The Right to Vote at 16 Act was introduced as a private members bill to federal Parliament by Skeena-Bulkley MP Taylor Bachrach on Dec. 13.
Bill C-210, if passed, would lower the age of federal voters to 16 years old and is a “fairly simple bill,” Bachrach said.
The idea is not a new one and has been presented to Parliament at least ten times in the past, the MP told Black Press Media, on Dec. 14. The last time a similar bill was presented to Parliament was in 2005.
Many of the issues being debated in the House of Commons and the decisions being made by the federal government have a huge bearing on the future that young people will inherit, Bachrach said, yet many are not included in the electoral process.
“This bill is not just about empowering the voices of young people but also strengthening our democracy,” Bachrach said.
“As we can see around the world, democracy is fragile. Turnout in Canadian elections continues to be the lowest among young people. If more people get involved in politics and feel their voices are reflected in Parliament, our country will be stronger. Lowering the voting age contributes to that goal.”
Bachrach said he has a lot of faith in young people and has been inspired by the youth he has interacted with during his career in politics.
The politician said that during his travels around northwest B.C. he has met many young people, such as those in the Prince Rupert Rising Stars program, who have struck him with their motivation and intelligence. Youth on Haida Gwaii have also marked their positions in his action to bring the bill forward.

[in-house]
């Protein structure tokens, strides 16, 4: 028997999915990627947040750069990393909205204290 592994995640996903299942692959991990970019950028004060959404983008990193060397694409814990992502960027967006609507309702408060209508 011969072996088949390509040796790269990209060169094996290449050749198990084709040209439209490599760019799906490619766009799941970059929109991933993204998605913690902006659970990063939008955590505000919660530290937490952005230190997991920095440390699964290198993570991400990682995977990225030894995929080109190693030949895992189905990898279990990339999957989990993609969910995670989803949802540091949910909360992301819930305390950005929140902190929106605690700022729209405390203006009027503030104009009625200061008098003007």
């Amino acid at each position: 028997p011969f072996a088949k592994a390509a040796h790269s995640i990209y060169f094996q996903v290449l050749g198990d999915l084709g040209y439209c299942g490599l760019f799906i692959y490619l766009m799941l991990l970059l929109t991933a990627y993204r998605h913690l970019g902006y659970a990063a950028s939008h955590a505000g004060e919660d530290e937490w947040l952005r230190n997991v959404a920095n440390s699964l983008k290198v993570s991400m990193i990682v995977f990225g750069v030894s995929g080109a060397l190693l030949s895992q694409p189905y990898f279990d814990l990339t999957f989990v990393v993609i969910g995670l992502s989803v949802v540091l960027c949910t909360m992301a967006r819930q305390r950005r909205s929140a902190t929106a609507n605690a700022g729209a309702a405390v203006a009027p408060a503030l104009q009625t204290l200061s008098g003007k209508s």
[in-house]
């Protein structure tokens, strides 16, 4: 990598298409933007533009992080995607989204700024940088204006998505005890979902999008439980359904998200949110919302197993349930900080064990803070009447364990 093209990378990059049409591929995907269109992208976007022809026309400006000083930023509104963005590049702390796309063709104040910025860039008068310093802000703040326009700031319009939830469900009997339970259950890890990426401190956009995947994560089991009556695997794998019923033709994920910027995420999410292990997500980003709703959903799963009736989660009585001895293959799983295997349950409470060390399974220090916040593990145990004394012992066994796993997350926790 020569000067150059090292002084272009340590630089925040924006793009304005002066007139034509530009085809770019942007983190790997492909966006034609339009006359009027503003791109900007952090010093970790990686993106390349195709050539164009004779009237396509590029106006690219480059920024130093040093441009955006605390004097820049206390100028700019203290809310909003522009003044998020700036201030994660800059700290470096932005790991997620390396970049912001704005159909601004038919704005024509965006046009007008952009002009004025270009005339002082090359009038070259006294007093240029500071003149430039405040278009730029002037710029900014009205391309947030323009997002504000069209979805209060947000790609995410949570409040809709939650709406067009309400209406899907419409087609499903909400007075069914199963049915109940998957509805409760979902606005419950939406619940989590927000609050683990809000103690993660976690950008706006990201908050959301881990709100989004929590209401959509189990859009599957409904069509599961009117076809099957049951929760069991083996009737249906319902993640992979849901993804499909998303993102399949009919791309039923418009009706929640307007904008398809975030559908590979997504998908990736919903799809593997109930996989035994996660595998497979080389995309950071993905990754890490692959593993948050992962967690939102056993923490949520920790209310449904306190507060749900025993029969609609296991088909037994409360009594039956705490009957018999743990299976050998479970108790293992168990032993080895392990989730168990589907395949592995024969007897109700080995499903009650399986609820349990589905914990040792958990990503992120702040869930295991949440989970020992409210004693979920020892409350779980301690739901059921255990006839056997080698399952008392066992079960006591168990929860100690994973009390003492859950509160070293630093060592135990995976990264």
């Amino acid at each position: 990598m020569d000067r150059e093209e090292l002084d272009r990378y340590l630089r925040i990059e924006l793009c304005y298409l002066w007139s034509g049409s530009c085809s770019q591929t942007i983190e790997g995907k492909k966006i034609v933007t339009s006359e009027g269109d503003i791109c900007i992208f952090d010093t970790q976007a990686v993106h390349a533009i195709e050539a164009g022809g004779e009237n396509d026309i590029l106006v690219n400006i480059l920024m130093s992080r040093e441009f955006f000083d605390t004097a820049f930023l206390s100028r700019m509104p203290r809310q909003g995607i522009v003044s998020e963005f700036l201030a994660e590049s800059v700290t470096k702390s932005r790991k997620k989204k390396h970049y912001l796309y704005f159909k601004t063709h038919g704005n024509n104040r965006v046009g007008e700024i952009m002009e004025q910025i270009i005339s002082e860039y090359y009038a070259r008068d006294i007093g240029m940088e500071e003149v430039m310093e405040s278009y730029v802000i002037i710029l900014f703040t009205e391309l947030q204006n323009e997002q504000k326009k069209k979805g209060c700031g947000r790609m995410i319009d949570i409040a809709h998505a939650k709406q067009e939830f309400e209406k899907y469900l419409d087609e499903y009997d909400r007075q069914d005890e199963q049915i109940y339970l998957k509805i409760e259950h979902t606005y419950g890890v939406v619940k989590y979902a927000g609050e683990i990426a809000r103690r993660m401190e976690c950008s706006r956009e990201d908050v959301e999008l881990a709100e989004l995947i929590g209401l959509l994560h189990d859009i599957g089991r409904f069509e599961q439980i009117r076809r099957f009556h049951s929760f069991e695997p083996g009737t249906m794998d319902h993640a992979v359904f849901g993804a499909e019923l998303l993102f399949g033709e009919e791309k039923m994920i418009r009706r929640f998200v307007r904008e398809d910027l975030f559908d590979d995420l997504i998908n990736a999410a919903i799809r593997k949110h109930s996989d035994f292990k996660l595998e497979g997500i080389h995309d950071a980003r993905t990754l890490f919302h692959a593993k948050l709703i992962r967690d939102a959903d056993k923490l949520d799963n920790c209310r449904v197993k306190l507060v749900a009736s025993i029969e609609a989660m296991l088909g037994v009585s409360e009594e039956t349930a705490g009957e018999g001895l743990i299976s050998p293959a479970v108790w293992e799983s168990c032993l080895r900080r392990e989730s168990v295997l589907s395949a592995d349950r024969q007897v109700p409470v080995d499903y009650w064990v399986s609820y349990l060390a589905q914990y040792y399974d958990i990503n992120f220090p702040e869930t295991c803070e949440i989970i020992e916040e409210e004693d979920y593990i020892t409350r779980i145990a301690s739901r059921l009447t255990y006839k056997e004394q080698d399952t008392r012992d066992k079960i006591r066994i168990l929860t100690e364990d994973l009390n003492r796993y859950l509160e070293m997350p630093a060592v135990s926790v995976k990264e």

“[The young people] on Haida Gwaii are passionate about issues around reconciliation and Indigenous rights, and the protection of our environment,” he said. “So, the issues that we’re talking about today are really important ones. Young people have a stake in the future. They deserve a place at the table and a voice in our electoral process.”
Countries such as Wales, Scotland, Austria, Argentina have all lowered the voter age, with Germany in the process, he said.
With 16-year-olds able to drive, donate blood and become organ donors, they need a voice on current-day issues such as climate change, housing affordability and student debt, the MP said.
“They can leave home and live by themselves and perhaps most importantly, they can work and pay taxes. Yet, they aren’t able to vote in elections, which in part decides what those taxes will be.”
It has been 50 years since the age of voting was altered from 21 down to 18.
“So, of course, there’s always going to be a vigorous debate whenever we talk about expanding the franchise and allowing more people to vote,” Bachrach said. “At one point in our history, Canada didn’t allow women to vote. Nor did it allow Indigenous people to vote, so, why wouldn’t we allow 16-year-olds to vote?”
There is always a set of arguments raised when talk of expanding the voter pool is brought up, he said.
“I think these are the same arguments that would have been brought up when women got the vote and when Indigenous people got the vote. It’s … arguments around competence. I believe often those arguments are misplaced,” he said.
K-J Millar | Journalist
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